Practical Considerations with the Clinical Implementation of TG-18 Guidelines

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Samei, Ehsan

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Quality control of soft-copy displays is critical to ensure the proper contrast rendition of medical images. The American Association of Physicists in Medicine's (AAPM) Task Group 18 (TG-18) has developed a set of testing parameters for the acceptance testing and quality control of medical grade displays. This paper addresses practical challenges associated with the broad implementation of TG-18 in a clinical setting. First, a computer model was developed to determine the effects of ambient light variations on the contrast response of a DICOM GSDF calibrated display. The model was based on an LCD displays with diffuse reflection coefficients of 0.0017 sr-1 , 0.0060 sr-1, 0.0080 sr-1, and 0.0200 sr-1. Second, the influence on display assessment due to inter-device variability and measurement techniques was established. Finally, the utility of a commercially available quality control program for remote monitoring of soft-copy displays was examined by confirming the accuracy and precision of the program. In terms of ambient light effects, the results suggest that the maximum allowable increase in ambient lighting can be determined for primary and secondary class displays by the following equations.

E_max^Primary ≤(-521.62R_d^2+18.822R_d+0.2511) E_cal+(0.2169R_d^(-1.002) )+E_cal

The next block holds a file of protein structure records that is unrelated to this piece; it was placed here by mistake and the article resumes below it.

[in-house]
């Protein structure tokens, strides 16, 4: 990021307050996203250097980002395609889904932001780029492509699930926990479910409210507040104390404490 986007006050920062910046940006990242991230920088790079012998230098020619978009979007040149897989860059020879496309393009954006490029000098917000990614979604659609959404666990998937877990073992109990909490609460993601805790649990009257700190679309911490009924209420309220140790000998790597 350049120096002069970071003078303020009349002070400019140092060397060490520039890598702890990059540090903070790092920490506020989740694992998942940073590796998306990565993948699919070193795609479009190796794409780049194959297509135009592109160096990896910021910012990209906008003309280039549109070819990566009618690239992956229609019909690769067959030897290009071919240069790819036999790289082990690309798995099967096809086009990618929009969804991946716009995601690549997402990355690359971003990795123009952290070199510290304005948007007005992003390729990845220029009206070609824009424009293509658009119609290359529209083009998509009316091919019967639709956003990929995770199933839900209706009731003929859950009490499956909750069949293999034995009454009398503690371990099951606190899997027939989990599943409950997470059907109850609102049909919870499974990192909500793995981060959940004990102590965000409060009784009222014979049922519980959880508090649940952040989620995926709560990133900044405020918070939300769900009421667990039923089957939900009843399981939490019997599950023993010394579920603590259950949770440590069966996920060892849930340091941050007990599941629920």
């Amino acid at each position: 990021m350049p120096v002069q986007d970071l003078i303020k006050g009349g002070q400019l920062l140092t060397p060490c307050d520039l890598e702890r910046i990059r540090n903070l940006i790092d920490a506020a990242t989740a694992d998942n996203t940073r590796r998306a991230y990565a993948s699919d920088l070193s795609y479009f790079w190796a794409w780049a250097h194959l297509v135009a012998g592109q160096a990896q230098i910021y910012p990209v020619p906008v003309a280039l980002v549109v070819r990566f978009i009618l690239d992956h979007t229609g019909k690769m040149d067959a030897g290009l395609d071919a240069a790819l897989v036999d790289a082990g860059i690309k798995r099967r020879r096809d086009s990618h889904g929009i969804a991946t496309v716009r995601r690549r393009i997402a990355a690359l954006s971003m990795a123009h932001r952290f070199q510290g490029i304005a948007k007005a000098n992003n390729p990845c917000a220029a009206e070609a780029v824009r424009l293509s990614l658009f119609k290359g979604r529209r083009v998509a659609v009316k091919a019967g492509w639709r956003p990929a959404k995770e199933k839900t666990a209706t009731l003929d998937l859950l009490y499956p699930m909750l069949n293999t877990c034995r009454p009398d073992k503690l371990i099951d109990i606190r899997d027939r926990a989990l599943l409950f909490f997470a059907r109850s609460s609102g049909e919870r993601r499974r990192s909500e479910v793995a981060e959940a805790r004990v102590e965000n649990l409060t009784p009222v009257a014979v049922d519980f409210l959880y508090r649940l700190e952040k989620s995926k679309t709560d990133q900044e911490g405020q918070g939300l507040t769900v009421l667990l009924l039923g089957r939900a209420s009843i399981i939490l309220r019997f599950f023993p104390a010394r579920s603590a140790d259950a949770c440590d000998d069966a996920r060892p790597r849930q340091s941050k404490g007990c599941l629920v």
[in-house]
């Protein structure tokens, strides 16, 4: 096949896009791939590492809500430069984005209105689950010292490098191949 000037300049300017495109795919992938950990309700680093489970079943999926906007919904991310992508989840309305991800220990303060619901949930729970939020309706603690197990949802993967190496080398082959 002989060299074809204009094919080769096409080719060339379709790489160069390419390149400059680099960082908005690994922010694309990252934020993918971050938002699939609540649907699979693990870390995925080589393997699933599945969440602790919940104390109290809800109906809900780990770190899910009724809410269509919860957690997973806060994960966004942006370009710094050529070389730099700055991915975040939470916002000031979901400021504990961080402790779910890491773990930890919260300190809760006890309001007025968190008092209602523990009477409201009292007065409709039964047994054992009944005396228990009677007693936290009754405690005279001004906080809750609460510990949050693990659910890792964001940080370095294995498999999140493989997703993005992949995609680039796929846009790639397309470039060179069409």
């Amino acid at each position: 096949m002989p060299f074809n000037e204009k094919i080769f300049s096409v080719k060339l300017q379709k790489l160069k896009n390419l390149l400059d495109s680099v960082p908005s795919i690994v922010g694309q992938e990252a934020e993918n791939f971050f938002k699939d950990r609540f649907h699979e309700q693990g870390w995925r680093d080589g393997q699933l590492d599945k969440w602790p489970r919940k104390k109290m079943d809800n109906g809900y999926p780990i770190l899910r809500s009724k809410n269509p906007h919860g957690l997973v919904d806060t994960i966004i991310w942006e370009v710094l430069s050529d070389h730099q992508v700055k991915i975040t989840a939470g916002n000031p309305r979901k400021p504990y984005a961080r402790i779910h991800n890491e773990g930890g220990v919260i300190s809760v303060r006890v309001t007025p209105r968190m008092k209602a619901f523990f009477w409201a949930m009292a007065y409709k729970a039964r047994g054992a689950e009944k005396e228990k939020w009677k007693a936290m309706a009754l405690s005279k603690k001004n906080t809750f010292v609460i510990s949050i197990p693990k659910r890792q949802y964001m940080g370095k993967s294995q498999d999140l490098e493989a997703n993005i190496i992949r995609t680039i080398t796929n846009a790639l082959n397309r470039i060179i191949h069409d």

E_max^Primary ≤(-423.03R_d^2+22.306R_d+0.5126) E_cal+(2.1328R_d^(-0.753) )+E_cal

Restricting ambient light increases to less than the ΔEmax value will ensure that GSDF calibration is maintained. Assessment of the displays can be performed with either telescopic or contact luminance meters provided the device behaves linearly and the diffuse reflected luminance (Lamb) is added to the contact measurements to generate L', the luminance perceived by the human eye. Finally, some tests recommended by TG-18 can be implemented by the use of an automated QC system to perform many of the routine measurements. A soft-copy display quality control program can be implemented effectively and efficiently. When performing the TG-18 recommended tests, any calibrated luminance meter can be used provided it captures L'. A commercial program can be used to facilitate these measurements. However, the contact luminance meters used by such systems should be characterized and calibrated against a stand-alone calibrated luminance meter with the required compensation for ambient lighting and reflections.





Greene, Travis C. (2010). Practical Considerations with the Clinical Implementation of TG-18 Guidelines. Master's thesis, Duke University. Retrieved from


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